A renegade general said he was weighing launching his new rebel force into South Sudan‘s civil war, and called for President Salva Kiir to go, accusing him of spearheading ethnic violence that rights groups fear is slipping towards genocide.
Thomas Cirillo Swaka, known as Cirillo, resigned as deputy chief of staff of South Sudan‘s military in February, citing rights abuses in a war that has split the world’s youngest nation, often along ethnic lines, since 2013.
Since then, the army’s most high-profile defector said he has put together a force of several thousand fighters, but declined to identify their exact plans or locations.
The scarred guerrilla veteran told Reuters that before he quit he had seen evidence of a government programme to recruit fighters and procure arms for militias from Kiir’s Dinka ethnic group that included secret orders for weapons bypassing military supply lines.
The assertions from Cirillo, a member of the smaller Bari ethnic group, were dismissed by the presidency. “It is very unfortunate that Cirillo is getting out of his mind. This is completely rubbish,” said presidential spokesman Ateny Wek Ateny.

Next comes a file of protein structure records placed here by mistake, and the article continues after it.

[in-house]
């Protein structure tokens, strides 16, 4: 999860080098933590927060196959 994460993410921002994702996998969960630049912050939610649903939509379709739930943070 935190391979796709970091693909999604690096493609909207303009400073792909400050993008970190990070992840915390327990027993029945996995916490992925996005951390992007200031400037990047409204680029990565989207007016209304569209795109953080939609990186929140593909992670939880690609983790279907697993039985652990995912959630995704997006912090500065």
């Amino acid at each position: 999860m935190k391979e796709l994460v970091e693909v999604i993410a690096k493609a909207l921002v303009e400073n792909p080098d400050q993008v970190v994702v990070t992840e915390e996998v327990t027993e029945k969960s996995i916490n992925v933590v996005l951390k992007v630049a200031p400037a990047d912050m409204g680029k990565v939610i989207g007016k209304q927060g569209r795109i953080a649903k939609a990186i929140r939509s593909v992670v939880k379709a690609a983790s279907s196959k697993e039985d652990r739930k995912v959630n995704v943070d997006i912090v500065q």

Reuters was unable to verify Cirillo’s accusations independently. But if true, they reinforce rights groups’ assertions that the government is using ethnic militias, accusations that the government has strongly denied.
A senior U.N. rights official said in December parts of the conflict involved ethnic cleansing. Last month, Britain said some of the violence in the oil-producing state amounted to genocide.
“Salva Kiir must go and there should be a change,” Cirillo told Reuters from a hotel in Addis Ababa, capital of South Sudan‘s neighbour Ethiopia, where he said he was living in exile while trying to unite the disparate rebel forces.
“If Salva Kiir … tries to close all doors to peaceful solution … (the National Salvation Front) will have no other option to defend the people of South Sudan and to protect itself,” he added, referring to his rebel force.
He said his fighters were “friendly” with the country’s biggest rebel force, known as the SPLA-In Opposition – which confirmed it sees Cirillo as an ally.